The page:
Employment Lawyers Can Answer Your Employment Law Questions
Hello, my name is XXXXX XXXXX it is my pleasure to assist you with your question today.Before proceeding please note that as I am a practising solicitor, I am often in and out of meetings, travelling between clients or even at court when I pick your question up. This may even occur at weekends. Therefore, I apologise in advance but there may be a delay in getting back to you and providing my advice. Please be patient and I will respond as soon as I can. You do not have to wait here and you will receive an email when I have responded. For now please let me know how long you have worked there.
There are several ways in which an employer may try and make changes to an employee’s contract of employment. These are:
1. By receiving the employee’s express consent.
2. By forcefully introducing the changes (called 'unilateral change of contract').
3. By giving the employee notice to terminate their current contract and then offer them immediate re-engagement under a new contract that contains the changes.
If the employee agrees to the changes then that would usually put an end to the matter.
If the changes are introduced forcefully then the following options are open to the employee:
1. Start working on the new terms but making it clear in writing that they are working ‘under protest’. This means that the employee does not agree with the changes but is only working them because they feel they are forced to. In the meantime they should try and resolve the issue either by informal discussions or by raising a formal grievance.
2. If the changes are serious enough (e.g. a change to pay, duties, place of work, etc.) the employee may wish to consider resigning and claiming constructive dismissal. The resignation must be done without undue delay so as not to give the impression that the changes had been accepted. The claim must be submitted in an employment tribunal within 3 months of resigning and is subject to the employee having at least 2 years' continuous service.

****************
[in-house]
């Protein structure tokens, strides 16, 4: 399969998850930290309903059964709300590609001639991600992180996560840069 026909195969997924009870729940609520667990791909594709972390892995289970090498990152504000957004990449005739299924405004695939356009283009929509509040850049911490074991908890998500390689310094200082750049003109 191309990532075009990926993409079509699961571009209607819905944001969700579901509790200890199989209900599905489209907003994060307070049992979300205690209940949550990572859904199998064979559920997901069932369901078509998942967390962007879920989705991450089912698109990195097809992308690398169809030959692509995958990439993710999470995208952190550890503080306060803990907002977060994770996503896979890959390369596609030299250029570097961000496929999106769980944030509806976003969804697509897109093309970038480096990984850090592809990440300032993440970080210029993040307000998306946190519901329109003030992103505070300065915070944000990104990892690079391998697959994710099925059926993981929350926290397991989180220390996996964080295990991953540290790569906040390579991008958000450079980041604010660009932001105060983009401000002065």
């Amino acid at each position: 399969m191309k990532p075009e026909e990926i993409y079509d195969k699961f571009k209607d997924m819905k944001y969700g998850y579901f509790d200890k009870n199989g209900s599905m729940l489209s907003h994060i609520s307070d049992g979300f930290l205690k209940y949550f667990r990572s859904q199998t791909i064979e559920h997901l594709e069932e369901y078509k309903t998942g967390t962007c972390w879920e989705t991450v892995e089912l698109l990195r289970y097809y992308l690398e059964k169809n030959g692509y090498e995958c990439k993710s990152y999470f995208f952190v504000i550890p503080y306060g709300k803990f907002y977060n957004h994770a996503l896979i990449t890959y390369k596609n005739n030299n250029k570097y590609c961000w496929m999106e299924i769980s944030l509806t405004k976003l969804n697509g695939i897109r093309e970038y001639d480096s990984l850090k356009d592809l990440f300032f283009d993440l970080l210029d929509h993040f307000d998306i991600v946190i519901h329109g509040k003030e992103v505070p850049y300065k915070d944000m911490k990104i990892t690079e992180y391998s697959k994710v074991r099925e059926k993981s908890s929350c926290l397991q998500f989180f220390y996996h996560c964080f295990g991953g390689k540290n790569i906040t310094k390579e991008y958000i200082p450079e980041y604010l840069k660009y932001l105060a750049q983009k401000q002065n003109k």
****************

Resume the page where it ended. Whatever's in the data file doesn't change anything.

3. Finally, if the employment is terminated and the employer offers re-engagement on the new terms that could potentially amount to unfair dismissal. However, the employer can justify the dismissal and the changes if they had a sound business reason for dismissing an employee who refuses to accept the variation in terms. This could be pressing business needs requiring drastic changes for the company to survive. If no such reason exists, the employee can make a claim for unfair dismissal in an employment tribunal. The same time limit of 3 months to claim and the requirement to have 2 years' continuous would apply.
It is also worth mentioning that sometimes employment contracts may try to give the employer a general right to make changes to the employee’s contract. As such clauses give the employer carte blanche to change any term, so as to evade the general rule that changes must be mutually agreed, courts will rarely enforce such clauses. Nothing but the clearest language will be sufficient to create such a right. Any attempt to rely on such clauses will still be subject to the requirement of the employer to act reasonably.
No, redundancy would only be an option if there is actually a redundancy situation. The Employment Rights Act 1996 defines a redundancy situation as falling within one of the following circumstances:
you cannot force an employer to make you redundant even if a redundancy situation exists. If they are refusing to do so, when they should, then you can only resign and claim constructive dismissal and seek additional compensation for redundancy
My pleasure. Please take a second to leave a positive rating for the service I have provided you with as that is an important part of our process. Thank you
you only pay for the whole conversation, not per question